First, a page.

Wednesday, December 3, 2008

Advent equals Anticipation

When I hear the word "Anticipation" all I can hear is Carley Simon's voice singing her song and an enormous catchup bottle slowly pouring out its deep red contents. We live in a time when anticipation is not a happy word. Everything about American culture is instant. We need instant gratification, fast food, fast service, we are fast talkers, fast walkers and live for the day. Anticipation would suggest a delay in all of that. Anticipation would suggest putting my gratification aside for a while so that something even better might happen.

Here is where Ancient Christian tradition can help us. In the ancient Christian tradition, Christmas begins on Christmas Eve and goes for 12 days to the day of Epiphany (January 6). The season before that is not the "Christmas Season" nor even the "Holiday Season". Instead, the early Church developed a season they called Advent (Advent means coming or arrival and is used in reference to the coming of God's Son, Jesus at Christmas). Advent is the four Sunday's before Christmas day (beginning on November 30 this year). Advent was designed as a time to prepare for the great celebration on December 25. Christian homes were decorated slowly over time, the advent calendar was opened on a daily basis -- with a little sweet in anticipation of the great day coming. Advent wreaths were displayed and lit (this was a family event rather than a Christian worship event). We remembered the reasons for Jesus birth, he is our Hope, he brings Joy, he is the Prince of Peace and is the full expression of God's Love.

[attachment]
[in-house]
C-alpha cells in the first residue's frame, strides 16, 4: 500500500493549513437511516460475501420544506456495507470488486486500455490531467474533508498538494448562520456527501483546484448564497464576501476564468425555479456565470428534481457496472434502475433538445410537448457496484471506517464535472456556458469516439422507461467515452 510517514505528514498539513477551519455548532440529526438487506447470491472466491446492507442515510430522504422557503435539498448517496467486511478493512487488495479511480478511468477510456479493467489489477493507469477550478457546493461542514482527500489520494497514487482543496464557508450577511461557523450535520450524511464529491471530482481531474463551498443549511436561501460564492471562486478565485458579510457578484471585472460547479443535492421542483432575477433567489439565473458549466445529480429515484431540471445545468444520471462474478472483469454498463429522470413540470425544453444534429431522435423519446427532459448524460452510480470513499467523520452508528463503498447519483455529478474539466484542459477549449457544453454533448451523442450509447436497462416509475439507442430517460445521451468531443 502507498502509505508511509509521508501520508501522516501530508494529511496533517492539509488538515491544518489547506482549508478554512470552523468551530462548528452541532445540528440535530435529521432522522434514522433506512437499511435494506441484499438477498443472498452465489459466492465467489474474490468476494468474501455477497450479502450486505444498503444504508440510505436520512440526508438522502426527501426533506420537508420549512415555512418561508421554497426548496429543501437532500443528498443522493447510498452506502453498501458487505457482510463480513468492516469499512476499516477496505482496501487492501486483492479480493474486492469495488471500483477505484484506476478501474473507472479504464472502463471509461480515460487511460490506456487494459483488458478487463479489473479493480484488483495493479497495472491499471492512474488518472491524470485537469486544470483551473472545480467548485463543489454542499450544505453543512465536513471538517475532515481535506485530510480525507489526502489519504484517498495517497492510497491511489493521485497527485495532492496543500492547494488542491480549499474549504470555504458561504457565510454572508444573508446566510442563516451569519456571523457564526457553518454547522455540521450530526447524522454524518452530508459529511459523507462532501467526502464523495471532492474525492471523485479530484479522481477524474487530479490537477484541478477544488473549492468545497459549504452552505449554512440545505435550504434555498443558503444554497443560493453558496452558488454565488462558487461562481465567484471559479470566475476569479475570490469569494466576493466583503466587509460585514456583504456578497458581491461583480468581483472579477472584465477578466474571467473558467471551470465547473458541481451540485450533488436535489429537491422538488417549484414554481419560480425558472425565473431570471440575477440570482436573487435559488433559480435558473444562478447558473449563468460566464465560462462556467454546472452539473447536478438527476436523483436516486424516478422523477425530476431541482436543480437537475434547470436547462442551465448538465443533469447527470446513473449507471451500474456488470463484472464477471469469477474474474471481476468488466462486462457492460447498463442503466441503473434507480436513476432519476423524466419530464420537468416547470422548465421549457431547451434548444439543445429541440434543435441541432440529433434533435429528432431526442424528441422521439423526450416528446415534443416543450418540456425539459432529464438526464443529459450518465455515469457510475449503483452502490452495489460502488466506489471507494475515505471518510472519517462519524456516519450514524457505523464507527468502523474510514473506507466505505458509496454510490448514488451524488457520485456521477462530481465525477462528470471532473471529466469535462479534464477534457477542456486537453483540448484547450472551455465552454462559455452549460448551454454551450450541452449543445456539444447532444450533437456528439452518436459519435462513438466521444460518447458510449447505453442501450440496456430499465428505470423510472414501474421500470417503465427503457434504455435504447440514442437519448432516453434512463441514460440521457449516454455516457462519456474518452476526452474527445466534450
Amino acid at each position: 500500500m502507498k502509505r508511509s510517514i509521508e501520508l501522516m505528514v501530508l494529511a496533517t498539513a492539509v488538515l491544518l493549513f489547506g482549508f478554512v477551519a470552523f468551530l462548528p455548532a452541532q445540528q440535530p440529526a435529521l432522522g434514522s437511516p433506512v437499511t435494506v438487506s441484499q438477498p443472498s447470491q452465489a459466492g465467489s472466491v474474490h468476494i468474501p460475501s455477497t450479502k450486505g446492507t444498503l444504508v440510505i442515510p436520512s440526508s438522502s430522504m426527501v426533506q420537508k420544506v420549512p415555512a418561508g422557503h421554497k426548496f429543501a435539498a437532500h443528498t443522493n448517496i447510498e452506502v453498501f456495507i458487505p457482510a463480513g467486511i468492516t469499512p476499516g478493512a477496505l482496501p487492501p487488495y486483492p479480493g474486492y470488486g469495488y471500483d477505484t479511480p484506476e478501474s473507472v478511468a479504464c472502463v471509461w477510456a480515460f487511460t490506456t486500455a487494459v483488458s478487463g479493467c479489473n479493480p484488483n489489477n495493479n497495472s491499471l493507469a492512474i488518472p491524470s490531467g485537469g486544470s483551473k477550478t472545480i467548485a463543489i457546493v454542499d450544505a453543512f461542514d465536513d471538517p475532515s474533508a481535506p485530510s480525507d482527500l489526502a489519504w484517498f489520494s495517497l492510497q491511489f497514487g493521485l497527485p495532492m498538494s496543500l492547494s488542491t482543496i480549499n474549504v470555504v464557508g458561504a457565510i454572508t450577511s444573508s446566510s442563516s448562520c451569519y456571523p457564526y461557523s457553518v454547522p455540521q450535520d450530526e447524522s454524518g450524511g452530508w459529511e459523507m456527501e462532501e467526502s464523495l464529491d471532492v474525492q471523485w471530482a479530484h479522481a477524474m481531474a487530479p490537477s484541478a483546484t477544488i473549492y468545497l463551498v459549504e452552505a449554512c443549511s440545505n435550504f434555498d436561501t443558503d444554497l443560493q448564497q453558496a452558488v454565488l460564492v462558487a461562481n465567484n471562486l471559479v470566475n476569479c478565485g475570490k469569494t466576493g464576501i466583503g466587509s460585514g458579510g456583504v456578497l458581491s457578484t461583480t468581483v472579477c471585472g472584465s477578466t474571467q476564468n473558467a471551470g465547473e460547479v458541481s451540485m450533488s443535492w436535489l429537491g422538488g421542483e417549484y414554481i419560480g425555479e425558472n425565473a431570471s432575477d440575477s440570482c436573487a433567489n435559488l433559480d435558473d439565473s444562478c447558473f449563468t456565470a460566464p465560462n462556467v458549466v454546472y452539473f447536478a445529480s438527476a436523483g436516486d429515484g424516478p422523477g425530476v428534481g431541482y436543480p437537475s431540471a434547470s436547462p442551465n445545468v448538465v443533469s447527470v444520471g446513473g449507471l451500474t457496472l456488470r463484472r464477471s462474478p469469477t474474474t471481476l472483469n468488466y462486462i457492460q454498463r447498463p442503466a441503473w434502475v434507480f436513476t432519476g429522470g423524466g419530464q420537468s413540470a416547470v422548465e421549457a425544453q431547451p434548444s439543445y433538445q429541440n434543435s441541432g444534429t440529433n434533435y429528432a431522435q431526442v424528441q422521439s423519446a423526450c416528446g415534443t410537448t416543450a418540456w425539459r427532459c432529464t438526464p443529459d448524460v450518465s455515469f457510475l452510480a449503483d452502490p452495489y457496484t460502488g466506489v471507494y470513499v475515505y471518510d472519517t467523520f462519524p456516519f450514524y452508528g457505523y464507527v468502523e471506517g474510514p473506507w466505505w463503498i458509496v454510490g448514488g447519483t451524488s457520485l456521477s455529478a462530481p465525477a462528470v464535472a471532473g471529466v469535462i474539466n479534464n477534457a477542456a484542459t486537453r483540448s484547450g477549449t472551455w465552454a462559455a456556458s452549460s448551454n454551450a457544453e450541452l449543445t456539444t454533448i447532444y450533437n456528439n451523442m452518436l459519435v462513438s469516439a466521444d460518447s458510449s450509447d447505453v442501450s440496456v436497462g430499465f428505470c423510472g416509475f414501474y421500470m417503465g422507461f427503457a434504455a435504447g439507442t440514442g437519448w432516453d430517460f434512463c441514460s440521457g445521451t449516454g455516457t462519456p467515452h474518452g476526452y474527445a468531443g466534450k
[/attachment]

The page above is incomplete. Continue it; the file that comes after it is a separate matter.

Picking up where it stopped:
With all the hustle and bustle and the month (2 month?) long party that the "Holiday Season" has devolved into, why not go retro this year? Stop the madness, sit quietly at home with your family. Create and light an Advent wreath on the Sundays leading up to Christmas. Read the story of Jesus birth. On Christmas Eve (In the older tradition the day began on sunset not at sun rise), and throughout Christmas Day celebrate the greatest gift of all -- the birth of Jesus. But take your time getting there, walk through the month, and enjoy the full flavor of anticipation.

Dr. BJ

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